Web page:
Animal cells are widely used in industrial processes as sophisticated cell factories to obtain a high number of complex proteins with correct post-translation modifications and biological activity, with many applications in diagnostic and therapeutic uses. However, from the bioprocess point of view these are still sub-optimal processes, mainly due to the complex requirements for the in vitro growth of the cells, their metabolic and physiological patterns, and the response of mechanisms developed for in vivo growth to the external conditions found in culture in vitro. Metabolic engineering, combined with the corresponding redesign of the process itself, offers the possibility to the enhance the performance of animal cells grown in in vitro systems, targeting how to redesign the cells themselves to make them more robust, efficient, and productive. This paper reviews efforts made in this direction, and how the metabolic engineering of animal cells has been approached to reshape their profiles in various key aspects, namely: central metabolism, protection of apoptosis, regulation of cell cycle, and finally, the combined engineering of different aspects.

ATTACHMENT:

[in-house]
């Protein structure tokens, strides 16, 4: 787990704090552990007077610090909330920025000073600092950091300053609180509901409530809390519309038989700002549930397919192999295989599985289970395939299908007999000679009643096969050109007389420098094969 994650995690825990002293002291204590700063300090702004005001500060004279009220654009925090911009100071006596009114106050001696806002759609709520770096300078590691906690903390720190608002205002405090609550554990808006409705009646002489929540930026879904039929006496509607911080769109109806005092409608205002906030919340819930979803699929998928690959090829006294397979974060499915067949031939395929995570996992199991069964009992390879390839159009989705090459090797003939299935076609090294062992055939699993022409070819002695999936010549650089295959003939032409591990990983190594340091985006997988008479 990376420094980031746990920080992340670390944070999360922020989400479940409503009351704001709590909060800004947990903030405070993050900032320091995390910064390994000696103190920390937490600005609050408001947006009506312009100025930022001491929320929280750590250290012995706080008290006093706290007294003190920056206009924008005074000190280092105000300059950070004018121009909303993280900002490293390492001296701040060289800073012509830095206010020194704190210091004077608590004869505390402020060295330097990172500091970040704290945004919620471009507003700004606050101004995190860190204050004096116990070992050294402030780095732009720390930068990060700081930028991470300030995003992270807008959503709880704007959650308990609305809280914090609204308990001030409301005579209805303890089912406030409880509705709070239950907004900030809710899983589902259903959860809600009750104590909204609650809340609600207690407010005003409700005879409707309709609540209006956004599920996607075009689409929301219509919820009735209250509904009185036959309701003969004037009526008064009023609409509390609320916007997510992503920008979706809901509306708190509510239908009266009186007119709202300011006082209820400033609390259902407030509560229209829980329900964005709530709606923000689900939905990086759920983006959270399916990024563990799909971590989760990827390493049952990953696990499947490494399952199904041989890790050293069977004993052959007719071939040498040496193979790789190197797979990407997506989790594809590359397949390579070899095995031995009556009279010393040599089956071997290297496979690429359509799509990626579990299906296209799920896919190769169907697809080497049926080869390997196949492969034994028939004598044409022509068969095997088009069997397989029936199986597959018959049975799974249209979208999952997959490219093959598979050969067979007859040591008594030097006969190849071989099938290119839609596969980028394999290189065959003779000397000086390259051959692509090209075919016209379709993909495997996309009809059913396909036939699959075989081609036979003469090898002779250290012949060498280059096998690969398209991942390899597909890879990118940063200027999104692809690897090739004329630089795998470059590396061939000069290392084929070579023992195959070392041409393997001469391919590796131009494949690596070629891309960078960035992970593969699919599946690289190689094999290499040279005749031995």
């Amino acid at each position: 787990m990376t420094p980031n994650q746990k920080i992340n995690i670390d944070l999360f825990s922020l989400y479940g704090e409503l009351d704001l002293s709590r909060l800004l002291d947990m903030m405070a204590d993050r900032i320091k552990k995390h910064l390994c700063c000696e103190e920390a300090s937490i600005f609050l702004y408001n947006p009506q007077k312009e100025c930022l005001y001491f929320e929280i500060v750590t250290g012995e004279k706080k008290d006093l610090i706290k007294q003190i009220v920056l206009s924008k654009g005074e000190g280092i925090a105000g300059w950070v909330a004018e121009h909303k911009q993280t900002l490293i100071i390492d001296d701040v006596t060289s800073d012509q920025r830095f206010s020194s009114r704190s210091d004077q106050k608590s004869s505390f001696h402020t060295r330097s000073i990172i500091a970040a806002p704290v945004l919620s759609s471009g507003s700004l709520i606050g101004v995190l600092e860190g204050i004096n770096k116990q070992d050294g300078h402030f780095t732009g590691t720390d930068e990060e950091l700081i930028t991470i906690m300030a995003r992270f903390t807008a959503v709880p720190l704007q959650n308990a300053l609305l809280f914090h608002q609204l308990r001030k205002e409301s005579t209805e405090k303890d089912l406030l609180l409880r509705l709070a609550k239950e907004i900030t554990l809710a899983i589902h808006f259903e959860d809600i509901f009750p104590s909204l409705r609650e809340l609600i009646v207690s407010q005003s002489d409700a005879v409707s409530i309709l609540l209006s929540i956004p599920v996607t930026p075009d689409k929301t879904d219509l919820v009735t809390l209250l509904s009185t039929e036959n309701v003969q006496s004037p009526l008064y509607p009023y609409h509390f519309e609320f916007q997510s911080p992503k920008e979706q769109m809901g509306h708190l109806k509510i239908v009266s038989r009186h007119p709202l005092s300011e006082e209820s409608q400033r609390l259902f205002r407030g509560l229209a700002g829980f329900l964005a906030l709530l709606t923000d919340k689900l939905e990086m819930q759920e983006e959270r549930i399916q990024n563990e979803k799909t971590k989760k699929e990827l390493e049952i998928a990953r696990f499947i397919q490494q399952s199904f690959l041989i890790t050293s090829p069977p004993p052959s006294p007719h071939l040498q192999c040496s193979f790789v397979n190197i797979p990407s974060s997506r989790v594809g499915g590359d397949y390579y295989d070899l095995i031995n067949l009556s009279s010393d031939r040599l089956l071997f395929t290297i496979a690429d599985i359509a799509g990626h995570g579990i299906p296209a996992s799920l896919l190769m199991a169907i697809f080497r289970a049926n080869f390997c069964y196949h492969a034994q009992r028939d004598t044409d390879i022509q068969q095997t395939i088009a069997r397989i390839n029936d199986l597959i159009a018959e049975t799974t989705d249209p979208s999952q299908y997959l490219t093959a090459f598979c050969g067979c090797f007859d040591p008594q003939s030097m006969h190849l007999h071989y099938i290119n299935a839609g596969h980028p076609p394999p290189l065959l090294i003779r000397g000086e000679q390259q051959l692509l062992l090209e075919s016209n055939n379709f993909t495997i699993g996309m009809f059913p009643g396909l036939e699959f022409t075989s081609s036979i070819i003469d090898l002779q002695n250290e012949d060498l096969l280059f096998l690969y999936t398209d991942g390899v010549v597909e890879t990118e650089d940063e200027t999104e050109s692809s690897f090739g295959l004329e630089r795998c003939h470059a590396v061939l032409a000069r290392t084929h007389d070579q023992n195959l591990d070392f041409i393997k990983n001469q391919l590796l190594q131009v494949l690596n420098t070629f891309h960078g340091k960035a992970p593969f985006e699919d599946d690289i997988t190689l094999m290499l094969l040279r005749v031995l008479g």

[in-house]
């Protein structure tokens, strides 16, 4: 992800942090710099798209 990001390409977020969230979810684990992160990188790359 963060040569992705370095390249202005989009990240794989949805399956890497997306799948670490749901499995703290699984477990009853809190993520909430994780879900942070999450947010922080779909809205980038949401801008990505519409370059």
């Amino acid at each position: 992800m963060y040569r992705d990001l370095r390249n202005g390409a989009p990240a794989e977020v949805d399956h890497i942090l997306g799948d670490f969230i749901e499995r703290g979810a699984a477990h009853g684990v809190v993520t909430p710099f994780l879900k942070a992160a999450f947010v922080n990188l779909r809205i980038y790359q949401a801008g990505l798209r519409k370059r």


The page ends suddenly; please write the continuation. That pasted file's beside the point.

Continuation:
|Journal||Bioprocess and Biosystems Engineering|
|Publication status||Published - 1 Jan 2002|
- Animal cells
- Cell cycle
- Metabolic engineering